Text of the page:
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Through NAGPRA funding, tribes and tribal organizations recapture Native American cultural items, including human remains, funerary objects, sacred objects and objects of cultural patrimony.
The program supports the rehabilitation of historic properties listed in or eligible for listing in the National Register of Historic Places. Applicants must make subgrants for physical preservation projects. Eligible subgrant recipients must be within the jurisdiction of the applicant and in communities defined as “rural” by the U.S. Bureau of the Census.
The program supports projects to provide fish and other aquatic organisms with passage through the nation’s waterways. Project examples include modernization of the country’s infrastructure, such as road culverts, bridges and water diversions. Fish friendly infrastructure provides a means for fish to be self-resilient and maintain or increase population’s providing for quality of fishing for many species. The NFPP is delivered through the Fisheries and Aquatic Conservation Field Offices.
The program supports the development of tribal management, organizational and technical capacity to maximize the economic impact of energy resource development on Indian land. The grants provide tribes with the ability to develop their business and regulatory environment for energy resource development. Proposed projects must include building tribal capacity to develop organizational and business entity structures and regulatory functions.
The Great Lakes Restoration Initiative targets the most significant environmental problems in the Great Lakes ecosystem by funding and implementing federal projects that address these problems.
The program provides technical and financial assistance to private landowners, tribes and schools on a voluntary basis to help meet the habitat needs of federal trust species. Field biologists work one-on-one with landowners and partners to plan, implement and monitor activities. Working together with more than 45,000 landowners and 3,000 conservation partners, the program has successfully restored over 1,000,000 acres of wetland habitat; 3,000,000 acres of upland habitat and 11,000 miles of streams. The agency expects make 2,500 awards.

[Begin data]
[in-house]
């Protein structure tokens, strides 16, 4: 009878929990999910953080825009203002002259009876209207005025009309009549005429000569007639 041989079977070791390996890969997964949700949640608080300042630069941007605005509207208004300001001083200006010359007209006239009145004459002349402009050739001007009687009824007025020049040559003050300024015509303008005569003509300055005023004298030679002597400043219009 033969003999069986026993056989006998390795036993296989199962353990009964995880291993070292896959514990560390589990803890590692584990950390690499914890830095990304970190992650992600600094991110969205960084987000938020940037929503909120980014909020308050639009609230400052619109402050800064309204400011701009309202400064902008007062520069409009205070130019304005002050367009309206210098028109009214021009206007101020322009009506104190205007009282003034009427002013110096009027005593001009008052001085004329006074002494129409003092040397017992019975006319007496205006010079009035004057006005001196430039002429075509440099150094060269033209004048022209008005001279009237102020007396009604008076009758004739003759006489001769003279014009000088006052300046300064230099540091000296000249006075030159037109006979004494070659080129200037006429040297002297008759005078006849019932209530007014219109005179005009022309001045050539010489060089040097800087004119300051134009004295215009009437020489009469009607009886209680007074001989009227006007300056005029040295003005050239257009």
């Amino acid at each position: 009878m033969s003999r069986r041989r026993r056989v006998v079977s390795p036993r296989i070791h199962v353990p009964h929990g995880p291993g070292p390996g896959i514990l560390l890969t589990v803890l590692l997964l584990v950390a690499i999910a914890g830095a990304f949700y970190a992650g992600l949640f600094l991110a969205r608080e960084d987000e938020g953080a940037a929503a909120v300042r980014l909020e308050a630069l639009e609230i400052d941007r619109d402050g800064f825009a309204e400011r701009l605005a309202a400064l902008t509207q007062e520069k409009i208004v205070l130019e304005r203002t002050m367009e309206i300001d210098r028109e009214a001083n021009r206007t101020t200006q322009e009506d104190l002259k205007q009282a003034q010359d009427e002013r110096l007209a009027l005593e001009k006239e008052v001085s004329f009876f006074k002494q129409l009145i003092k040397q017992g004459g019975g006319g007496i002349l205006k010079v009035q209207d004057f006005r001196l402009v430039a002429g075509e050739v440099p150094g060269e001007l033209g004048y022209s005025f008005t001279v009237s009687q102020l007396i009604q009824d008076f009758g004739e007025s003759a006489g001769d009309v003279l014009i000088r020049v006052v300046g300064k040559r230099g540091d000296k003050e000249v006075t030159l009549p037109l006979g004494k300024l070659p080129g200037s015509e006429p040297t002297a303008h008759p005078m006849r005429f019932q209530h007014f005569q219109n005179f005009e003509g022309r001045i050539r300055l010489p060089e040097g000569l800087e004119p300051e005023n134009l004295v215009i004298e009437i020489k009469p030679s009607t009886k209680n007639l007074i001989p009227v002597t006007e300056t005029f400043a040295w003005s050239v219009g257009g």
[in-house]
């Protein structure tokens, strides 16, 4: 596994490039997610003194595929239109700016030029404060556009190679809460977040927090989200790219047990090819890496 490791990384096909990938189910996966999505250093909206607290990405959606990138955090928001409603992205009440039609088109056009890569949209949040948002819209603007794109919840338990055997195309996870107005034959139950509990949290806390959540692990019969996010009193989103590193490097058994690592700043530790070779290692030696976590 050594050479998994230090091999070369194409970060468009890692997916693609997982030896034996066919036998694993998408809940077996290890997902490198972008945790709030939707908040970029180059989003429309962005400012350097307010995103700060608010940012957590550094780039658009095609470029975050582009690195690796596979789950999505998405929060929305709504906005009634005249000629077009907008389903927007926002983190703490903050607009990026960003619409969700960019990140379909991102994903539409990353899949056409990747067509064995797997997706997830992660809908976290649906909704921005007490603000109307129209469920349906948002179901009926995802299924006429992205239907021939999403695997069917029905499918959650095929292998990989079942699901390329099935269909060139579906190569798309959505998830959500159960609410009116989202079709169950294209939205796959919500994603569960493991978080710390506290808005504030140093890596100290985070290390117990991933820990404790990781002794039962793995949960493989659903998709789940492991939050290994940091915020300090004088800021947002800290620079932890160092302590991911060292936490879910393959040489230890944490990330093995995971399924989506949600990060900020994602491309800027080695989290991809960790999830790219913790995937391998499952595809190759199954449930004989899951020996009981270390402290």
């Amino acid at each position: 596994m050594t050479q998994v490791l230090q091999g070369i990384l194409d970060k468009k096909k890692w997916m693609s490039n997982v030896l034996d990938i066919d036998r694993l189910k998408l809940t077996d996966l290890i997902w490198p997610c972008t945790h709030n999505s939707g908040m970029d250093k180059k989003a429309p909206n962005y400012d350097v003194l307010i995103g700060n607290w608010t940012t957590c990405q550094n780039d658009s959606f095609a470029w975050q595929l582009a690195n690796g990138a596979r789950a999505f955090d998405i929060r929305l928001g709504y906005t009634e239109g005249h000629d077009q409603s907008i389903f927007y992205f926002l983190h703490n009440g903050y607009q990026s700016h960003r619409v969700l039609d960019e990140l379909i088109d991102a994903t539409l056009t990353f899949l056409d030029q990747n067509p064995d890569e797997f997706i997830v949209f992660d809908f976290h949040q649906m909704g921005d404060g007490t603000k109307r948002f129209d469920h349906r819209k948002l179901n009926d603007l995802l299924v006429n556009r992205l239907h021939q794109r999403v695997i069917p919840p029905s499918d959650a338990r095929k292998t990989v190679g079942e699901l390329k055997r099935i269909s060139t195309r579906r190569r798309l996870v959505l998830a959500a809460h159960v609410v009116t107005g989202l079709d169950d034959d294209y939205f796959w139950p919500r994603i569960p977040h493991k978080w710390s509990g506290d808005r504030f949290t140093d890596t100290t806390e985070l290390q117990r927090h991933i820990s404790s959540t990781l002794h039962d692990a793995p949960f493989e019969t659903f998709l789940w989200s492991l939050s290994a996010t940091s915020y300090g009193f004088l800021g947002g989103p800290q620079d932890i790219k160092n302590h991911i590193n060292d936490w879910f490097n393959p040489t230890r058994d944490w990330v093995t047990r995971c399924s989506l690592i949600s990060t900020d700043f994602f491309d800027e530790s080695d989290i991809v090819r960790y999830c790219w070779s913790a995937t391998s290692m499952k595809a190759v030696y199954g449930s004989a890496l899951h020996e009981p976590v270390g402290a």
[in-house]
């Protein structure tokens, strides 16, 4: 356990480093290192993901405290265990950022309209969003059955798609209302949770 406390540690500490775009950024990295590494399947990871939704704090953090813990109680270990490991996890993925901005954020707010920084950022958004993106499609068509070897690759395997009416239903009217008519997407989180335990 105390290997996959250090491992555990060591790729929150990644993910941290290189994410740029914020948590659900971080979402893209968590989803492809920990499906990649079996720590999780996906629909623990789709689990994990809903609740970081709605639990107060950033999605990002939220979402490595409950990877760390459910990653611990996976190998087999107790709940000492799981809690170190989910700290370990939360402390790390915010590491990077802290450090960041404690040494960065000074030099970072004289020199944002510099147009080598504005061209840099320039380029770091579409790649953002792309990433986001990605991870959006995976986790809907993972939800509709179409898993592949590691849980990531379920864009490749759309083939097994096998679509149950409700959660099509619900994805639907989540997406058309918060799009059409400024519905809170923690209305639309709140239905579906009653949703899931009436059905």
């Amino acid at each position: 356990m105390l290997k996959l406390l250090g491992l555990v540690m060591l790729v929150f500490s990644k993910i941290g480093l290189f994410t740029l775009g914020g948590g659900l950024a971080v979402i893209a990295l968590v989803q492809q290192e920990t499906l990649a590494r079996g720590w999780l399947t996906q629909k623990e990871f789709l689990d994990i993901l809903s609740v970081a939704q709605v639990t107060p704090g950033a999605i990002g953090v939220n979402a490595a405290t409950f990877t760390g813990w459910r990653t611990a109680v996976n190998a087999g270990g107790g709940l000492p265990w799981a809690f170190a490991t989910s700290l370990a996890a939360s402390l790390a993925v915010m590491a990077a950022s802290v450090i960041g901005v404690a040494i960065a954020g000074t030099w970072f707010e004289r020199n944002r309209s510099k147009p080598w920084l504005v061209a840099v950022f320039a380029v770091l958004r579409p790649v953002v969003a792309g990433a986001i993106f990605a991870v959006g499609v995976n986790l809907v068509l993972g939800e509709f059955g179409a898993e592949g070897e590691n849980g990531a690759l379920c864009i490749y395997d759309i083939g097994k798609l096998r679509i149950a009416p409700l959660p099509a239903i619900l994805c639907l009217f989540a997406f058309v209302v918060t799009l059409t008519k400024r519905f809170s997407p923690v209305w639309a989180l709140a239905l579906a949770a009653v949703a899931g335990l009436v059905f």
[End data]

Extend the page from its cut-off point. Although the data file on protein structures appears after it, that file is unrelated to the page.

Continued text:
Through WaterSMART, Reclamation works cooperatively with Western states, tribes and local entities as they plan for and implement actions to increase water supply through investments to modernize existing infrastructure and attention to local water conflicts. This program contributes to the WaterSMART strategy by providing funding to watershed groups to encourage diverse stakeholders to form local solutions to address their water management needs.
Tribes and tribal organizations use these funds to recapture Native American cultural items, including human remains, funerary objects, sacred objects and objects of cultural patrimony. The repatriation awards defray costs associated with the packaging, transportation, contamination removal, reburial and storage of NAGPRA-related human remains and cultural items.
The program funds research to develop new or adapt existing technologies to preserve cultural resources. Grant recipients undertake innovative research and produce technical products that respond to national needs in the field of historic preservation. The resulting grant products help increase the longevity of cultural resources.
The program provides preservation and conservation assistance to nationally significant historic collections. Grants are awarded through a competitive process and require a dollar-for-dollar, non-federal match, which can be cash or documented in-kind. The grants are administered by NPS in partnership with the National Endowment for the Arts, the National Endowment for the Humanities and the Institute of Museum and Library Services.